Misty from Eugene, Oregon
DIEP Flap Breast Reconstruction
Hello, my name is Misty and I'm from Eugene, Oregon. In December 2013, at the age of 37, I was diagnosed with breast cancer (specifically Invasive Ductal Carcinoma and Ductal Carcinoma in Situ (DCIS)). As with any cancer diagnosis I was immediately thrown into a whirlwind of doctor appointments with medical and surgical oncologists. I was given pamphlets, books, and various other forms of information on paper. I asked my surgical oncologist if I would need a mastectomy or lumpectomy, and given the extensive nature of my DCIS, he said likely a mastectomy. Within a month I found out I was positive for a BRCA2 mutation. With this news, I knew I would want a double mastectomy. I met again with the surgical oncologist and began asking questions about reconstruction. I asked if there were ever cases when reconstruction wasn’t possible, because for me reconstruction was something I felt I wanted. He told me it was rare that a woman wouldn’t be able to have reconstruction. He informed me that a plastic surgeon would put tissue expanders in and once all the treatment (radiation) was done and healing complete, they would exchange those for permanent implants. I immediately thought ‘great, that’s what I’ll do’. I recall reading one of the pamphlets later on and seeing information on other forms of reconstruction that included tissue transfer instead of implants. The diagrams looked intense and scary and I immediately thought I wouldn’t consider those options as they looked much more invasive.
Fast forward several months, I was approaching my mastectomy date as I finished up chemotherapy. I went to my physical therapist to learn about what I might experience post-mastectomy. She asked me what I had decided to do regarding reconstruction. I emphatically said ‘oh, I’m doing implants, those other surgeries look scary to me’. She asked me to go home and research the effects of radiation on implants and the failure rates/contracture rates of implants on skin that has been previously radiated. So I did what she asked, and I was shocked. According to the American Society of Plastic Surgeons, the risk of major complications with implant reconstruction and radiation was near 45%, compared to 24% in patients not exposed to radiation (even higher in cases where radiation was done prior to reconstruction, as in my case). I immediately told my husband that I better rethink my reconstruction options. I didn’t want to have implants if there was such a high risk of complications and failure. So began my search into tissue transfer, specifically the DIEP Flap reconstruction option, and hours upon hours of internet research.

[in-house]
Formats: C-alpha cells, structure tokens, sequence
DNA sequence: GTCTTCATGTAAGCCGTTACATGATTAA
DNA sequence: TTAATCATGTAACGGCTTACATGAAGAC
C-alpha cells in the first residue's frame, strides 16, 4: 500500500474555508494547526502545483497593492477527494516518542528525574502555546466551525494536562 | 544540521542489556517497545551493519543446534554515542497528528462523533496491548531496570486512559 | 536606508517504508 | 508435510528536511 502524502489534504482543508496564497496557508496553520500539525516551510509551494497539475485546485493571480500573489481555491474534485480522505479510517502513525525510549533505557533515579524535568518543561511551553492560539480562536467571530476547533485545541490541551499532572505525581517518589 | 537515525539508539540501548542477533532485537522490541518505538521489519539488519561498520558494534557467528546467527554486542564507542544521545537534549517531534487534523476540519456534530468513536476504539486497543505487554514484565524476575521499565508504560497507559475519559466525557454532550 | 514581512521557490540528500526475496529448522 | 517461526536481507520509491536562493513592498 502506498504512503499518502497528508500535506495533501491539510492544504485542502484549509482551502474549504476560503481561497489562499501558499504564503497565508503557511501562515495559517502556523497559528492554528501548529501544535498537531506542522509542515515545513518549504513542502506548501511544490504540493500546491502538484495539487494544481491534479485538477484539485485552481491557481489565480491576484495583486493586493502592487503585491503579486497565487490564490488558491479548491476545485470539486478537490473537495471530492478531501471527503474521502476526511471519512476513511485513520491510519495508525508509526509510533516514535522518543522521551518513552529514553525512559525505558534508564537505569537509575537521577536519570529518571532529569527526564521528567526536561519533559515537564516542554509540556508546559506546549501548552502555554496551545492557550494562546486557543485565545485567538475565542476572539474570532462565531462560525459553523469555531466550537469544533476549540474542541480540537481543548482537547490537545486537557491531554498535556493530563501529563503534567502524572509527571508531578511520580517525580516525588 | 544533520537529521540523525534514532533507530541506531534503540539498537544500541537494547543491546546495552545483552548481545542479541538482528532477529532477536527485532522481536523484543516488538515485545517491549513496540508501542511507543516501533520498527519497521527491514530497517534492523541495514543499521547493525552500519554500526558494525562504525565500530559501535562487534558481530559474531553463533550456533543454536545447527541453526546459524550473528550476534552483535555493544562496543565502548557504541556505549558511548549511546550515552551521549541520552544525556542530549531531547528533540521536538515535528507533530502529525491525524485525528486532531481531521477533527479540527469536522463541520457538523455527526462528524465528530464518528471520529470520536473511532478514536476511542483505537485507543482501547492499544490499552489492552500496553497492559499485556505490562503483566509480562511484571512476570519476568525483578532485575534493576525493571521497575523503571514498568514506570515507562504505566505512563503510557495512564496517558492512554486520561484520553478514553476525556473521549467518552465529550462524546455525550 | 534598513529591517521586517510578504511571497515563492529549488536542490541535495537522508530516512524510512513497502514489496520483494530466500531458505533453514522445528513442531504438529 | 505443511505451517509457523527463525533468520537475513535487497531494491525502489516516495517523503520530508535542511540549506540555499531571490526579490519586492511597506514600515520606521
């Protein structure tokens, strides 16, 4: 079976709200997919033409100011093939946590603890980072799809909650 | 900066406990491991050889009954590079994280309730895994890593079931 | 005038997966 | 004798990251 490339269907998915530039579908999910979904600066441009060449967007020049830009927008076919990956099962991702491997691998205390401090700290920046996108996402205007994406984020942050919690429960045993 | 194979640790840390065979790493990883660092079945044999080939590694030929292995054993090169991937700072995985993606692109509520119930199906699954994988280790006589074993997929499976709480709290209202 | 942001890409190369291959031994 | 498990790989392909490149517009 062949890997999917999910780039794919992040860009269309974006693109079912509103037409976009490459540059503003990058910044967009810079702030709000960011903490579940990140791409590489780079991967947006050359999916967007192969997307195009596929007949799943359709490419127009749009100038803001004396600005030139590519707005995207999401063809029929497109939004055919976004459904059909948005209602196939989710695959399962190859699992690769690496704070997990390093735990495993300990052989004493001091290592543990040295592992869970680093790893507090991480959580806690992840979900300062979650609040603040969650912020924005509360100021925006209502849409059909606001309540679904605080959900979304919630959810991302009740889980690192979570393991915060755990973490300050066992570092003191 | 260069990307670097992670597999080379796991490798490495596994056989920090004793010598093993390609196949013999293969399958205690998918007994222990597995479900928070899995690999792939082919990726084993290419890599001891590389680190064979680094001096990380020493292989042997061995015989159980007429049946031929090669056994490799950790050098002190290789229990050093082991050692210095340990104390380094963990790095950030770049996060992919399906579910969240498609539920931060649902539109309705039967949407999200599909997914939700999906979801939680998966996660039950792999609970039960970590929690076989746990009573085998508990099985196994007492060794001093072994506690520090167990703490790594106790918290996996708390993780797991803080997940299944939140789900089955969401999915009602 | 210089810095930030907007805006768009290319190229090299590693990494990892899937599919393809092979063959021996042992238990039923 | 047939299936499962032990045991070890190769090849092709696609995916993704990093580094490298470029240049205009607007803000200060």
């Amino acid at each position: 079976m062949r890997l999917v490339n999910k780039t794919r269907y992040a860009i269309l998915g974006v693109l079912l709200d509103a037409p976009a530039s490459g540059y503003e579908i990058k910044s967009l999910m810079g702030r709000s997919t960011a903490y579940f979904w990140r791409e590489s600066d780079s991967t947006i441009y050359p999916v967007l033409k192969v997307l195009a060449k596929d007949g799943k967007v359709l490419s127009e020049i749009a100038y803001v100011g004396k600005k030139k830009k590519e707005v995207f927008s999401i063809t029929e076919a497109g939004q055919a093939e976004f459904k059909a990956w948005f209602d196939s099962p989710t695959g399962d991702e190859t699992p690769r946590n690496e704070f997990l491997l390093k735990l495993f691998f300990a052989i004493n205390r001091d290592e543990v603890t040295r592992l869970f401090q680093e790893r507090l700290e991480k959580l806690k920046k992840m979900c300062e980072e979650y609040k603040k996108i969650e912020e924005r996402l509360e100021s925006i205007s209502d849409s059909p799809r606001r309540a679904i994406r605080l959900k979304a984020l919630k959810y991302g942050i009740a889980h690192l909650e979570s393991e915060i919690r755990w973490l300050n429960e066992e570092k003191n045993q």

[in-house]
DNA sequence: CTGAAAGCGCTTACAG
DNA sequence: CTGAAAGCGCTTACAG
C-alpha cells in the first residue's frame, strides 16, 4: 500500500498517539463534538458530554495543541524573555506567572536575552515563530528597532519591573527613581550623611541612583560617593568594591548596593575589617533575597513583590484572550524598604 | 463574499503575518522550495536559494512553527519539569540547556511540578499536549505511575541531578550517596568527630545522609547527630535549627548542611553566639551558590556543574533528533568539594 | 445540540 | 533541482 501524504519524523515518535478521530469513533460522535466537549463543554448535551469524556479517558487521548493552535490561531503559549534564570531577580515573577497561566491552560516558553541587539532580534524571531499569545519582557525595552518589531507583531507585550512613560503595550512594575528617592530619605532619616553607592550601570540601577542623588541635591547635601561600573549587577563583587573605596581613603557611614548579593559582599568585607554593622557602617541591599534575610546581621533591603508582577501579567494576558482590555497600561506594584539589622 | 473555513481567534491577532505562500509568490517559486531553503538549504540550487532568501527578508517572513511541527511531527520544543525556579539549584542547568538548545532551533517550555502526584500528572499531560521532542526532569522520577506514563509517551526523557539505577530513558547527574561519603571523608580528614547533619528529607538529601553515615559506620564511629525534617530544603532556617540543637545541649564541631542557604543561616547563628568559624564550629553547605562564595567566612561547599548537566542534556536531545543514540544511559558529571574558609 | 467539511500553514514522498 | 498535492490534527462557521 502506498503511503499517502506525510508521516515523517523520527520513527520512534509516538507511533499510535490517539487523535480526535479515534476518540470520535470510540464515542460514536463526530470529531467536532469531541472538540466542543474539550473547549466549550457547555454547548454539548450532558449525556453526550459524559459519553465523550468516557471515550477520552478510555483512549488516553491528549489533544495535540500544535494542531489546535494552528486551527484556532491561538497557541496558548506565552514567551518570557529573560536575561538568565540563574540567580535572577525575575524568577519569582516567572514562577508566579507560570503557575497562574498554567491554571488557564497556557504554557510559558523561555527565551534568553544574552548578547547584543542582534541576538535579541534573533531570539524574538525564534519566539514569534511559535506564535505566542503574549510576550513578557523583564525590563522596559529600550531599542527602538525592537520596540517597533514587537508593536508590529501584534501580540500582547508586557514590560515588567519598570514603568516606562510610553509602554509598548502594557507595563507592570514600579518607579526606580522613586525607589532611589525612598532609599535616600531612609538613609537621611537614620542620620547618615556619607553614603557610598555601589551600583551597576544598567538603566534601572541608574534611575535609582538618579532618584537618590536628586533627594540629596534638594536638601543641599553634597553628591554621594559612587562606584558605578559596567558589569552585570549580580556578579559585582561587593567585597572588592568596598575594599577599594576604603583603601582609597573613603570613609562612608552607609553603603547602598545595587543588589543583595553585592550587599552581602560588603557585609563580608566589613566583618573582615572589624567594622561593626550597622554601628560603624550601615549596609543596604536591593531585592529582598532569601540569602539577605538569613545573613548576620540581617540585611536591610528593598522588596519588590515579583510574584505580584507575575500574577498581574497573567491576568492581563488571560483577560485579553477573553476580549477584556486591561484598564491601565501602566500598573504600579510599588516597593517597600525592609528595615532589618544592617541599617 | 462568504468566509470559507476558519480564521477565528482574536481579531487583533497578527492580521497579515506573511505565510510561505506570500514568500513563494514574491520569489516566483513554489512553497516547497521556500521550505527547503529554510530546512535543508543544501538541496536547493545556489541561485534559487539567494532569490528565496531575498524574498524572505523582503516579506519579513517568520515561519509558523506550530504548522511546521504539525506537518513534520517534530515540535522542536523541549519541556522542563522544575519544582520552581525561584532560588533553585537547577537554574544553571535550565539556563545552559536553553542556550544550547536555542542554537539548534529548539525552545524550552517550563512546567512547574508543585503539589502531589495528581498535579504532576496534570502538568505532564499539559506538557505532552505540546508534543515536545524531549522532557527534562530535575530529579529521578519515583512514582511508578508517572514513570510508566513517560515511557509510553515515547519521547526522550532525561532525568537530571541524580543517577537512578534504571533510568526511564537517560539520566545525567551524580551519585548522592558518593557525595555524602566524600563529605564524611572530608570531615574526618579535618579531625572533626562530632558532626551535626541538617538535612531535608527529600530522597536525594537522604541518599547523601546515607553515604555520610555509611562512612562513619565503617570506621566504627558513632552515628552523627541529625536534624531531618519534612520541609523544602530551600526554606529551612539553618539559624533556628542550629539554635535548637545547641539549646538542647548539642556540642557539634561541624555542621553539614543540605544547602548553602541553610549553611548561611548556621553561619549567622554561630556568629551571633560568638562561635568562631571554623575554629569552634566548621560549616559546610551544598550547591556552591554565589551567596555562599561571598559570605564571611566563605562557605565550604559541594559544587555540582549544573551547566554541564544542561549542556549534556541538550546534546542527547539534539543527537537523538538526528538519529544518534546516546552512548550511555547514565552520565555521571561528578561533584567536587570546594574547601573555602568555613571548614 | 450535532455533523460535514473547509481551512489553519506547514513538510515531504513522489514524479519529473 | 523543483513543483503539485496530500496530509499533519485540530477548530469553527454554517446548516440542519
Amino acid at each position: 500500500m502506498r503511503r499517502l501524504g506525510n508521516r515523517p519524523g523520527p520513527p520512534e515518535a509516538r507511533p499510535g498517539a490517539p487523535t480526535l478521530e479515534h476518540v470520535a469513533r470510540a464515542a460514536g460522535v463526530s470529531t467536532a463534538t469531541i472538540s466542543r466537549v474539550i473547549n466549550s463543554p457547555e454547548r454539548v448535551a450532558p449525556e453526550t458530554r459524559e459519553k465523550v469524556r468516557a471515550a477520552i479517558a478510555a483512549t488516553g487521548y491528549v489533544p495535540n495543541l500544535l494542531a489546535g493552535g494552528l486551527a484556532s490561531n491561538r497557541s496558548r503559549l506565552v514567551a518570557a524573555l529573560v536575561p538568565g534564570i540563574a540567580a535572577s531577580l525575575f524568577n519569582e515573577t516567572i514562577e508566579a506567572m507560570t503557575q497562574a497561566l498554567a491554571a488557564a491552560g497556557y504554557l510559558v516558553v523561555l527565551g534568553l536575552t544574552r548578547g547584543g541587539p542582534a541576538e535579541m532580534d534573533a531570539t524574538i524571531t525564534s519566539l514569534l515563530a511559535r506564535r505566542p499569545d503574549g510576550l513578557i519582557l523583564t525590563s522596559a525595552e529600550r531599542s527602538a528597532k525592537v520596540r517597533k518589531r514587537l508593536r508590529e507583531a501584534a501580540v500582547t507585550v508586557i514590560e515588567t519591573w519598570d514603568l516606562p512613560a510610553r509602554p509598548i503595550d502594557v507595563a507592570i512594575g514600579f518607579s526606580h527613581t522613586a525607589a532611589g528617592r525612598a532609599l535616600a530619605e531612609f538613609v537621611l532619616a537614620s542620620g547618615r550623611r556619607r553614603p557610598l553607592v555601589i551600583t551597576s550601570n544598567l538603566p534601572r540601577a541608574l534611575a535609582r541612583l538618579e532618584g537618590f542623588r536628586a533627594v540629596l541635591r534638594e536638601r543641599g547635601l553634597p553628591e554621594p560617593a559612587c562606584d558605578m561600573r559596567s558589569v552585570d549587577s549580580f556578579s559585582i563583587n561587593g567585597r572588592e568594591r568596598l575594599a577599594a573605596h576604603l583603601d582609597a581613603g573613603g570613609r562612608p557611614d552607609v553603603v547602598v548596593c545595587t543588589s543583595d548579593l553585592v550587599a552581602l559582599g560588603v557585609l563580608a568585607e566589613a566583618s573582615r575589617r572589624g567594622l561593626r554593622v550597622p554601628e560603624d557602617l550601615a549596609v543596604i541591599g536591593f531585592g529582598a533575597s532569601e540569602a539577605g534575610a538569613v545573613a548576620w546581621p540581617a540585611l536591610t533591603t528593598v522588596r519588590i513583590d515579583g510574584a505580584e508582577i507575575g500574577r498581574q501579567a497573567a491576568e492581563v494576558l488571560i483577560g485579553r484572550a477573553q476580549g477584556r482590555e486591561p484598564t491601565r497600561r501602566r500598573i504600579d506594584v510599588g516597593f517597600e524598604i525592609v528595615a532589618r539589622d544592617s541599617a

On a subsequent visit to my surgical oncologist, I told him that I was thinking more along the lines of DIEP flap over implants. He told me he thought that would be a good option for me but that I would have to look elsewhere as it wasn’t performed in my area. I felt a little defeated because I wasn’t sure traveling for surgery was going to be feasible for my family, but I told myself I would at least talk to some surgeons that perform this surgery. I ended up having four consults, which led me through Oregon, up to Seattle and eventually to Texas. I listened to the plastic surgeons tell me about the surgery and while I was scared and intimidated by the surgery, I still felt like I was headed down the right track. I began researching online and found a Facebook group dedicated to DIEP Flap reconstruction, strictly for women who had already been through DIEP flap reconstruction and women considering DIEP flap. It was here that I first heard of a group out of Texas called PRMA, a group of micro-surgeons that people were traveling to from out of state for DIEP flap surgeries. I remember asking my husband, ‘am I crazy to consider traveling to Texas for this reconstruction surgery?’ His response was ‘this is your surgery and will be with you the rest of your life, you go where you want to go’. And that’s what I did. On December 9, 2014 I had a bilateral DIEP flap reconstruction. They removed the expander from my radiated side and did a right mastectomy followed by DIEP flap on both sides.
I think for anyone considering this surgery, you have to feel good about your doctor and confident in their abilities. Complications happen, even with the best of doctors, but doing your research and knowing how often your doctor does DIEP flap reconstruction, what their failure rates are, what kinds of complications they typically see, how long they expect your surgery to be, what the backup plan is in case of a failed reconstruction etc. are really important details. I made my choice in doctors based on the answers I received to all my questions, and how comfortable I felt in person with my doctor. I knew immediately after meeting him the first time that it was the right choice for me.